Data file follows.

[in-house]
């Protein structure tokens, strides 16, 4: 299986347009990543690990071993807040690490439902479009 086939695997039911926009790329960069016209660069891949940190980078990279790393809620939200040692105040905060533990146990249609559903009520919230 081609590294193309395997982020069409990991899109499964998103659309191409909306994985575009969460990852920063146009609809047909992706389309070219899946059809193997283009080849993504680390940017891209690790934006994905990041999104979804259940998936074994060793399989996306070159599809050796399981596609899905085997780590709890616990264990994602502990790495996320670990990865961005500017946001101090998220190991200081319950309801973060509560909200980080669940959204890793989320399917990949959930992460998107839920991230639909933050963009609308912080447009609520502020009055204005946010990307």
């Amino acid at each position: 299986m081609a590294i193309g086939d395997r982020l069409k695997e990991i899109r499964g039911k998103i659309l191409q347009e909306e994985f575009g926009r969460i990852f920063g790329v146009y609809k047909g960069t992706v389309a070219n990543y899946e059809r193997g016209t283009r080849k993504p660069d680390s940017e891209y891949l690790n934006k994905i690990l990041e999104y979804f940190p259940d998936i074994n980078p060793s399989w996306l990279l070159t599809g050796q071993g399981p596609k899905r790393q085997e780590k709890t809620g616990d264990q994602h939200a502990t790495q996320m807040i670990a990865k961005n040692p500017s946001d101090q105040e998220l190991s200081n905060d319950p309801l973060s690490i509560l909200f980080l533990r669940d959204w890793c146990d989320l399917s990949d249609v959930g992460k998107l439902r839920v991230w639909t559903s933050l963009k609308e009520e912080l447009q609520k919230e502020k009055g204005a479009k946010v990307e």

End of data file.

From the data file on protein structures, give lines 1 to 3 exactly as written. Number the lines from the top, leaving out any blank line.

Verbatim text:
[in-house]
């Protein structure tokens, strides 16, 4: 299986347009990543690990071993807040690490439902479009 086939695997039911926009790329960069016209660069891949940190980078990279790393809620939200040692105040905060533990146990249609559903009520919230 081609590294193309395997982020069409990991899109499964998103659309191409909306994985575009969460990852920063146009609809047909992706389309070219899946059809193997283009080849993504680390940017891209690790934006994905990041999104979804259940998936074994060793399989996306070159599809050796399981596609899905085997780590709890616990264990994602502990790495996320670990990865961005500017946001101090998220190991200081319950309801973060509560909200980080669940959204890793989320399917990949959930992460998107839920991230639909933050963009609308912080447009609520502020009055204005946010990307």
């Amino acid at each position: 299986m081609a590294i193309g086939d395997r982020l069409k695997e990991i899109r499964g039911k998103i659309l191409q347009e909306e994985f575009g926009r969460i990852f920063g790329v146009y609809k047909g960069t992706v389309a070219n990543y899946e059809r193997g016209t283009r080849k993504p660069d680390s940017e891209y891949l690790n934006k994905i690990l990041e999104y979804f940190p259940d998936i074994n980078p060793s399989w996306l990279l070159t599809g050796q071993g399981p596609k899905r790393q085997e780590k709890t809620g616990d264990q994602h939200a502990t790495q996320m807040i670990a990865k961005n040692p500017s946001d101090q105040e998220l190991s200081n905060d319950p309801l973060s690490i509560l909200f980080l533990r669940d959204w890793c146990d989320l399917s990949d249609v959930g992460k998107l439902r839920v991230w639909t559903s933050l963009k609308e009520e912080l447009q609520k919230e502020k009055g204005a479009k946010v990307e």